Score: 18/20 (90 out of 100)

Lungarotti Rosso di Torgiano DOC Rubesco 2007:

Region:Umbria, Italy

Tasting note: An elegant style, dusty on the palate and spicey.

Score: 16.5/20 (83 out of 100)

Lungarotti Rosso di Torgiano Riserva DOCG Rubesco 2005:

Region:Umbria, Italy

Tasting note: Aged characters are only just gracing the palate of this wine, smokey, tobacco palate with a great earthiness.

Score: 17.5/20 (88 out of 100)

Marchesi Alfieri La Tora Barbera d’Asti 2009:

Region: Piedmont, Italy

Tasting note: White pepper, blueberry complimented by soft tannins. Very floral

Score: 17.5/20 (88 out of 100)

Marchesi Alfieri ‘Alfiera’ Barbera d’Asti 2009:

Region: Piedmont, Italy

Tasting note: A little more brooding in style, it still has those lovely pepper tones but enters more the cherry and prune spectrum of fruit characters.

Score: 18.5/20 (93 out of 100)

Matteo Correggia Roero Arnies 2011:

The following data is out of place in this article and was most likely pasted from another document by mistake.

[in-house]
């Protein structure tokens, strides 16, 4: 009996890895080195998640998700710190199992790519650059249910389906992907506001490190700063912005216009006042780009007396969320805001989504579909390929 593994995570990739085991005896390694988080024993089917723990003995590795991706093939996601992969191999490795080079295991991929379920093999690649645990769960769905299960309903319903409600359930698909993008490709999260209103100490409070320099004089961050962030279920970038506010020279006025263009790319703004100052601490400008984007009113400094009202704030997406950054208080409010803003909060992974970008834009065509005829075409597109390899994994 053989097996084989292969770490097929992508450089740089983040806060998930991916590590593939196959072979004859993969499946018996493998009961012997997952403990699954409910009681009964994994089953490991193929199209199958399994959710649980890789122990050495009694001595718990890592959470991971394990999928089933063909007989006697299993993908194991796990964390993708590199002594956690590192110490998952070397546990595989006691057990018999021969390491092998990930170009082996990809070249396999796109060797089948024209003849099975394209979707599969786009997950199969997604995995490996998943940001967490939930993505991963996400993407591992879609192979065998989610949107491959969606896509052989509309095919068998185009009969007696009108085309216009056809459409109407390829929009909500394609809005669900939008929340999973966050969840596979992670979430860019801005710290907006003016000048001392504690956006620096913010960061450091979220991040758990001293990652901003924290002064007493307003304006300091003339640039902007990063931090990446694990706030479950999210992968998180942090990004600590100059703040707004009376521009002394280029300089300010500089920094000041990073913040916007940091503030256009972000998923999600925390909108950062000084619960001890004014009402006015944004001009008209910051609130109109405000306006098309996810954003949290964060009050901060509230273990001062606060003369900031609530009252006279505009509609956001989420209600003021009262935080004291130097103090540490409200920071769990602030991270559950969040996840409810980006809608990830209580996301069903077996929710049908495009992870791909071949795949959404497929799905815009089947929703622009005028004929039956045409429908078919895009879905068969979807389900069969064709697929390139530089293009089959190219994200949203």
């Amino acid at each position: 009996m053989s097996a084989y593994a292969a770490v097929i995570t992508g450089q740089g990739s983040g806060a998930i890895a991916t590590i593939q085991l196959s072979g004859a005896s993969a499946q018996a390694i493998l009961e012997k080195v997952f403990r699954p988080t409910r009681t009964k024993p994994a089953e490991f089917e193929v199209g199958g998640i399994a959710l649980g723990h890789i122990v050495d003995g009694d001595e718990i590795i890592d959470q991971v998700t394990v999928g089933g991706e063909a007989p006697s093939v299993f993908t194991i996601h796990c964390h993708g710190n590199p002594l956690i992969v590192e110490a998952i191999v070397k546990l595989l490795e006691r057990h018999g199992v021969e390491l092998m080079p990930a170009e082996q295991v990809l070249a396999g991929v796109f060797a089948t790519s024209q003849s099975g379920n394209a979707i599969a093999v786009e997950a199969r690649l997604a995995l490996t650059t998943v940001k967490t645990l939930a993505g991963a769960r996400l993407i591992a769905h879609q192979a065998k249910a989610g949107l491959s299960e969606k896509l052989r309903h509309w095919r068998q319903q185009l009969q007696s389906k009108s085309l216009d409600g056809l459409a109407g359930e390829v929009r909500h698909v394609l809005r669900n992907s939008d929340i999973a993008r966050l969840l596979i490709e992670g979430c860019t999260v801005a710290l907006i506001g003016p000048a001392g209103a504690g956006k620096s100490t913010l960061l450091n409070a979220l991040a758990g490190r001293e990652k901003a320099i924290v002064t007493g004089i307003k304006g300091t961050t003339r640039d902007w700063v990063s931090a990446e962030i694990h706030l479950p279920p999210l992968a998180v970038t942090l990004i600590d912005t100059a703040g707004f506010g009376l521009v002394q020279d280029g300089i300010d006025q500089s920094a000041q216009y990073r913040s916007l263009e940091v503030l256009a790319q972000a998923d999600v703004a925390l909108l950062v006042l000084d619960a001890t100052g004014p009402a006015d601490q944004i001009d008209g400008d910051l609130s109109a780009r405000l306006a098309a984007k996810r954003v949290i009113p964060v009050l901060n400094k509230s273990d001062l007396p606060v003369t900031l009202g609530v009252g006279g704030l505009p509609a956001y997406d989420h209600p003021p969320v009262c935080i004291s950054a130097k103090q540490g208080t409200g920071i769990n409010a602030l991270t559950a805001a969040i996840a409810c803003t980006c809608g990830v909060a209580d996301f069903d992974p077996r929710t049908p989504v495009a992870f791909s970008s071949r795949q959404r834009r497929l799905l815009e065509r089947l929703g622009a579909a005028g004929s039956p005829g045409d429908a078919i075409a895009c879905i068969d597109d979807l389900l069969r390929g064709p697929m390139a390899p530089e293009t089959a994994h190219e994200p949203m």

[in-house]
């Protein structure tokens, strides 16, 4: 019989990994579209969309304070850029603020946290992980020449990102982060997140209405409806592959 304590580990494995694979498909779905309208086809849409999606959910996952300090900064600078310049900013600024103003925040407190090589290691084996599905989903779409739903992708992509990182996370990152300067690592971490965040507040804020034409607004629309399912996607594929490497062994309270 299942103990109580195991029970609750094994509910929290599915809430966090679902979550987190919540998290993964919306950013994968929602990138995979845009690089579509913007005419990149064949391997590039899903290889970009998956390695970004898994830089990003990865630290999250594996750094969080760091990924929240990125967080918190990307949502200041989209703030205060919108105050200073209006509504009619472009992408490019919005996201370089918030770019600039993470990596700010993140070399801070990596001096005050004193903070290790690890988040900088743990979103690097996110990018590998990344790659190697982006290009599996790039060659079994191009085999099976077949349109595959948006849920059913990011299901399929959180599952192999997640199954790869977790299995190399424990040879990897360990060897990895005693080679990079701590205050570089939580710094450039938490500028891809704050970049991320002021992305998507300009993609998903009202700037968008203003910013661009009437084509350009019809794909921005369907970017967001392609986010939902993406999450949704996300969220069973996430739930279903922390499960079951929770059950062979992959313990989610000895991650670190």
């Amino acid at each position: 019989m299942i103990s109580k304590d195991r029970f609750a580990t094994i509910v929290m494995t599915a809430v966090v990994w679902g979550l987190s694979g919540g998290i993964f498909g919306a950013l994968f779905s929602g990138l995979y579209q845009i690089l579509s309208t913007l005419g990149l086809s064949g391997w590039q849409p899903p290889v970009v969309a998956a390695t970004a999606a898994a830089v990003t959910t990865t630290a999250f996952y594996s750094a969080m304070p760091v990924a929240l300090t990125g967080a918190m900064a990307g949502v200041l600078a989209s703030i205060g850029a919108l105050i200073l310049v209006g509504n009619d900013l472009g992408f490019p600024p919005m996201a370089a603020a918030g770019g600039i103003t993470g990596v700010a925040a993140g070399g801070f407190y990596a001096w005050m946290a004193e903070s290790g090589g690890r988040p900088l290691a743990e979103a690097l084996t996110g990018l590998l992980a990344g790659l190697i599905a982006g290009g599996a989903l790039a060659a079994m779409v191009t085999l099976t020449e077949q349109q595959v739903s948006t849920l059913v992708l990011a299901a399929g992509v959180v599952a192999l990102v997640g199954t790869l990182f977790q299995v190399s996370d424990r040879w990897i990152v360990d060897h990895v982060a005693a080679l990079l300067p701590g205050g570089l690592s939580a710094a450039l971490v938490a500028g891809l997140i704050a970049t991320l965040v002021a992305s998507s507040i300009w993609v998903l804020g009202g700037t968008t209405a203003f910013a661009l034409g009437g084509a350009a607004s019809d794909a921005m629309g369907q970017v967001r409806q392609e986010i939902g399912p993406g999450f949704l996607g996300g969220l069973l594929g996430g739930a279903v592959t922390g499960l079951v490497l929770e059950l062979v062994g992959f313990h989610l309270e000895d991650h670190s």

Region: Piedmont, Italy

Tasting note: Lifted citrus tones on the nose and palate. Great texture and nutty flavours.

Score: 17/20 (85 out of 100)

Matteo Correggia Roero (Nebbiolo) 2009:

Region: Piedmont, Italy

Tasting note: Brambly characters, herbaceous with a good tannin structure.

Score: 16/20 (80 out of 100)

Matteo Correggia Barbera Bricco Marun 2009:

Region: Piedmont, Italy

Tasting note: Silky, velvety mouthfeel. Pepper, spice and sour cherry.

Score: 17/20 (85 out of 100)

Matteo Correggia Nebbiolo Val di Preti 2009:

Region: Piedmont, Italy

Tasting note: Raseberry, menthol, mint on the nose and palate, as expected with Nebbiolo it has a big tannin structure.

Score: 17.5/20 (88 out of 100)

Matteo Correggia Roche d’Ampsej (Nebbiolo) 2007:

Region: Piedmont, Italy

Tasting note: Vanillian oak on the nose, cherry and violets. Needs a good piece of salami to tone down the tannins.

Score: 18/20 (90 out of 100)

Forteto della Luja Loazzolo 2005:

Region: Piedmont, Italy

Tasting note: A dessert wine made from dried muscat grapes, very delicate, orange blossom and honey characters. Barely showing a hint of age.

Score: 19/20 (95 out of 100)

 

Knappstien Handpicked Riesling 2011:

Region:Clare Valley, SA, Australia

Tasting note: Straw, citrus, lime juice and racy acid. One of the better ’11’s I’ve tasted so far.

Score: 18/20 (90 out of 100)

Fowles Ladies Who Shoot their Lunch Wild Ferment Chardonnay 2011:

Region:Strathbogie, Vic, Australia